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Purifying enzymes and visiting labs


Glucose 1-phosphate and glucose 6-phosphate
Christian de Duve Scientist
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And that piece of research, I had decided, was to characterise a phosphatase that the Coris had described. I don't have to tell you that when glycogen is broken down it is first broken down by phosphorylase into glucose 1-phosphate. Glucose 1-phosphate is converted by an enzyme called phosphoglucomutase into glucose 6-phosphate and then the glucose is released by splitting of glucose phosphate by this phosphatase. Well, the Coris didn't know whether the phosphatase acted on glucose 1 or on glucose 6, so I decided we would go after that, because this was a specific liver enzyme, and it was an enzyme that could possibly interfere with the action of insulin because insulin... I mean, glucose is converted to glucose 6-phosphate when... when it is taken up, and so the phosphatase could eventually antagonise this action of insulin. Well, we did discover that the enzyme was specific for glucose 6-phosphate – had no effect on glucose 1-phosphate – and that was our first little discovery; nothing really very earth shattering, just... it was just simple... simple enzymology, but simple enzymology in those days was a little different from what it was... what it is today. There was no Sigma companies; the Sigma Company, I have to explain, is one of the many companies today that make biological chemicals for use in the lab. Sigma Company, which was, in fact, started in St. Louis – I think in connection with the Cori lab – and so we had to make our reagents ourselves; so we needed glucose 1-phosphate and we needed glucose 6-phosphate. Well, to make glucose 1-phosphate we had to take a potato extract and add phosphate, and the phosphorylase in the potato extract would convert starch into glucose 1-phosphate. Then we had to purify and crystallise the glucose 1-phosphate, out of this mess, using the techniques that the Coris had worked out, because, as you know, glucose 1-phosphate was discovered by the Coris – it's known as the Cori-ester, or it was known as the Cori-ester. And then, to make glucose 6-phosphate, we had to take a couple of rabbits, remove their muscles, and purify from those muscles an enzyme which the Coris had also isolated, called phosphoglucosemutase. We had to make the crystal in its enzyme and then we would take part of our glucose 1-phosphate and this enzyme; the enzyme would convert 95% of the glucose 1 into glucose 6 and so we had to purify the glucose 6-phosphate, and, finally, having done all that, we could just find out whether our enzyme would act on the glucose 1 or glucose 6 or on both. Okay, so it was fun – I can tell you it was fun – but it took time.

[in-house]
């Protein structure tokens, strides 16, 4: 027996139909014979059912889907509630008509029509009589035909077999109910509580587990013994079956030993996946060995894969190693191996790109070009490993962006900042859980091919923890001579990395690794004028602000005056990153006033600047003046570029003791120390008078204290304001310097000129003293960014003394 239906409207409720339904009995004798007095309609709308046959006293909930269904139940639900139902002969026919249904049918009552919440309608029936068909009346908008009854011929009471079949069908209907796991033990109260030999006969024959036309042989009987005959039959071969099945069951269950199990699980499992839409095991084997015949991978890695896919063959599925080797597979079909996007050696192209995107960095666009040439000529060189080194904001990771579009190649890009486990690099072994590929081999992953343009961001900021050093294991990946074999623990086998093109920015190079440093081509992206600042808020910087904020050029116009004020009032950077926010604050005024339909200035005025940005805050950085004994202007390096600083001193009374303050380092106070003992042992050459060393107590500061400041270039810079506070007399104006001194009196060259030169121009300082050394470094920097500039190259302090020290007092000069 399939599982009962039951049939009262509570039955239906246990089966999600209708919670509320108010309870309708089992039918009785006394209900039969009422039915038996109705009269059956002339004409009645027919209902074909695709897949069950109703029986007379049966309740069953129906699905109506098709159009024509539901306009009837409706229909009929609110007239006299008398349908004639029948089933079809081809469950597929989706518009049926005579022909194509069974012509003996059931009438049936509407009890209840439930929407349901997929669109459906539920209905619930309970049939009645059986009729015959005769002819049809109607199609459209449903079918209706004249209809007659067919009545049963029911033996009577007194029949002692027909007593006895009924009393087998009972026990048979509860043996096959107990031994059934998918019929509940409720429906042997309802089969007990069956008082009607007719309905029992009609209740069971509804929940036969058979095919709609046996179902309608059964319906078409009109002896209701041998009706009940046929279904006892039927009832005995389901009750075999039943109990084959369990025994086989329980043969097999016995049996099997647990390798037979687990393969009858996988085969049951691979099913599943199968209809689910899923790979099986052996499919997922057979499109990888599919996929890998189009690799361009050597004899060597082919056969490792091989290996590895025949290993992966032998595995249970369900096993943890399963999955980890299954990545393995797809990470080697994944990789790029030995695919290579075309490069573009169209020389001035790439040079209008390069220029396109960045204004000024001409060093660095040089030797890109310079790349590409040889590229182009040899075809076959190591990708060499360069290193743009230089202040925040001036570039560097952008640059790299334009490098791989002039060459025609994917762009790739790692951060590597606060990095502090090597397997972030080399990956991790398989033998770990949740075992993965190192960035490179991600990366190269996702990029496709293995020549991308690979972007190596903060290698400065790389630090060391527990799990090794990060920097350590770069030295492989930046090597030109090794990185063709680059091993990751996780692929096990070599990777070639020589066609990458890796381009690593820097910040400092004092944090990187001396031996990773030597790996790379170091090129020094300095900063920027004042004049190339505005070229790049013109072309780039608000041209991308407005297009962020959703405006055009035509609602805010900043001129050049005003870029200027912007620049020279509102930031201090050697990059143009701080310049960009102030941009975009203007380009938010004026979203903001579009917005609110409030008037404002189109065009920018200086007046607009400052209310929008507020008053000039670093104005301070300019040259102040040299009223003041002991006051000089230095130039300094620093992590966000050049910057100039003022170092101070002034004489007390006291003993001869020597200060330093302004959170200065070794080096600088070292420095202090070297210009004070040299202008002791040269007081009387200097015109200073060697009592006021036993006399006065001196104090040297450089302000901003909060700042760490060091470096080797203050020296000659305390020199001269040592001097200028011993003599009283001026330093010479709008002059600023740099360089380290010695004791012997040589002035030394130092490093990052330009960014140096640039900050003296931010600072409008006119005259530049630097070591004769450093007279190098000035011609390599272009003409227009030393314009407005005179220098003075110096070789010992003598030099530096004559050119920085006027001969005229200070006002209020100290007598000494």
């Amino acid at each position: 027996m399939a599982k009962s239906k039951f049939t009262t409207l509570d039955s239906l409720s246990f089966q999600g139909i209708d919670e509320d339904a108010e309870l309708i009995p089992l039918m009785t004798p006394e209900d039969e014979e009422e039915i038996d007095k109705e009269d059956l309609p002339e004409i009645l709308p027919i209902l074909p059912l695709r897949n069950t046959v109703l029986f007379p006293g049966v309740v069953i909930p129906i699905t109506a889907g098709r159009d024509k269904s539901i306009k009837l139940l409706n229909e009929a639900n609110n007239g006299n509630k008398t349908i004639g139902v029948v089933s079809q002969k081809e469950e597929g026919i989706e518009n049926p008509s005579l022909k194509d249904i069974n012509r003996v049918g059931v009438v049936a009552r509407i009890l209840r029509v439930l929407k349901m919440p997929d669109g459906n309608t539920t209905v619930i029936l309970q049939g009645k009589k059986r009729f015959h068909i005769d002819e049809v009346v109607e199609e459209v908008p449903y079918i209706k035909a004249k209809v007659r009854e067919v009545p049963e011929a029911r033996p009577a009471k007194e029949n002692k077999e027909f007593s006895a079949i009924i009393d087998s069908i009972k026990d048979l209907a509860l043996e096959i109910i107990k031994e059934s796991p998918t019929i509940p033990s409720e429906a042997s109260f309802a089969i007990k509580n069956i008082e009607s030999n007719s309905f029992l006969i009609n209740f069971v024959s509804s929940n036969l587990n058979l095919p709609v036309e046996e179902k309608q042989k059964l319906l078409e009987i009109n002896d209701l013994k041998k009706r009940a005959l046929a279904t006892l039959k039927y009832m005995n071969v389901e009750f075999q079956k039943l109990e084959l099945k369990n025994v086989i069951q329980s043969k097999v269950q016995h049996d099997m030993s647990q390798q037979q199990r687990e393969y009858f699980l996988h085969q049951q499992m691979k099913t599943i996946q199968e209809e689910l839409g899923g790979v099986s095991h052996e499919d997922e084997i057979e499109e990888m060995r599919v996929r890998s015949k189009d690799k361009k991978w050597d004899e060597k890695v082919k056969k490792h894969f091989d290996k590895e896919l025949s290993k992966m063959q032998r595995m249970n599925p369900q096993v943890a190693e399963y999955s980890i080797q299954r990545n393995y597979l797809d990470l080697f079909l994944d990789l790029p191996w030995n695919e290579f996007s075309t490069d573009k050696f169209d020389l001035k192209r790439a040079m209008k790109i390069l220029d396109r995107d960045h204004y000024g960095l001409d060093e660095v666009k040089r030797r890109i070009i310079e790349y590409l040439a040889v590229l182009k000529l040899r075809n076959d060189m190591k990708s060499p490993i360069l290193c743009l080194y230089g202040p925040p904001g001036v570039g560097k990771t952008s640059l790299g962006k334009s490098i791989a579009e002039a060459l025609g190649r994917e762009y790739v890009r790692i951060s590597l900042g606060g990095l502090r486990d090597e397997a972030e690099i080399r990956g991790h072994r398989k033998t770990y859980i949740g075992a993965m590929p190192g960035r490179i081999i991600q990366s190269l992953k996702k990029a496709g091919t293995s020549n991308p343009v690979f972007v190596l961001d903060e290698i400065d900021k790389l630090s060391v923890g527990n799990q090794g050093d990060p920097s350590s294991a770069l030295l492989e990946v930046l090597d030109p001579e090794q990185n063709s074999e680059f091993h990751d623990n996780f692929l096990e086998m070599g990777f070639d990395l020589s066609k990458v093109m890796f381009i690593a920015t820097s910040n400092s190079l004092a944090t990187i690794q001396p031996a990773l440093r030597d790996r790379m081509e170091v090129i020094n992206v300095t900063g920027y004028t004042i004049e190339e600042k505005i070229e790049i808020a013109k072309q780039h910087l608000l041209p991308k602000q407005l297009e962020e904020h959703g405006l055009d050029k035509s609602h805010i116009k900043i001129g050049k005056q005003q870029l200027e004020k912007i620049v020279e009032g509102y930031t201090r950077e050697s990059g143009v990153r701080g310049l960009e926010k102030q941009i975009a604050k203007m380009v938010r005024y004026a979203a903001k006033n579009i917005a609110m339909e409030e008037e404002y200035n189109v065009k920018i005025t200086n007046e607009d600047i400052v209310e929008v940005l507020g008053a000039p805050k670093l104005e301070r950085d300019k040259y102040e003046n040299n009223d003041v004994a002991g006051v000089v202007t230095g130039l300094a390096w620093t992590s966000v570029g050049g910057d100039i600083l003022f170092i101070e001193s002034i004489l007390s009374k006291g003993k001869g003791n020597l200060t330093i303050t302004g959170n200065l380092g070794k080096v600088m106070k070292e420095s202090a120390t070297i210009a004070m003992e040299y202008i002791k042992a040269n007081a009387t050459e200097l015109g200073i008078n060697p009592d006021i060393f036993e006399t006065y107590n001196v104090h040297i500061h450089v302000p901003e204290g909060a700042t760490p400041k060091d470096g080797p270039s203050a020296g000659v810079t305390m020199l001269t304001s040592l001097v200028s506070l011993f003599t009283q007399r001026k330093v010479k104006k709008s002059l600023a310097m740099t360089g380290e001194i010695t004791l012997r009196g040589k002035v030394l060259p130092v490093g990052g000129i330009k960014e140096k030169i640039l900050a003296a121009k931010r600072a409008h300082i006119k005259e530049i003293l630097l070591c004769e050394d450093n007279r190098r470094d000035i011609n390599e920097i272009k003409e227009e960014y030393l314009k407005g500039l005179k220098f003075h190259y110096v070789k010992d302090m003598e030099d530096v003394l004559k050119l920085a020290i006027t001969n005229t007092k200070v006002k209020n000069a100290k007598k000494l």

Belgian biochemist Christian de Duve (1917-2013) was best known for his work on understanding and categorising subcellular organelles. He won the Nobel Prize in Physiology or Medicine in 1974 for his joint discovery of lysosomes, the subcellular organelles that digest macromolecules and deal with ingested bacteria.

Listeners: Peter Newmark

Peter Newmark has recently retired as Editorial Director of BioMed Central Ltd, the Open Access journal publisher. He obtained a D. Phil. from Oxford University and was originally a research biochemist at St Bartholomew's Hospital Medical School in London, but left research to become Biology Editor and then Deputy Editor of the journal Nature. He then became Managing Director of Current Biology Ltd, where he started a series of Current Opinion journals, and was founding Editor of the journal Current Biology. Subsequently he was Editorial Director for Elsevier Science London, before joining BioMed Central Ltd.

Tags: Sigma Company, Carl Cori, Gerty Cori

Duration: 3 minutes, 55 seconds

Date story recorded: September 2005

Date story went live: 24 January 2008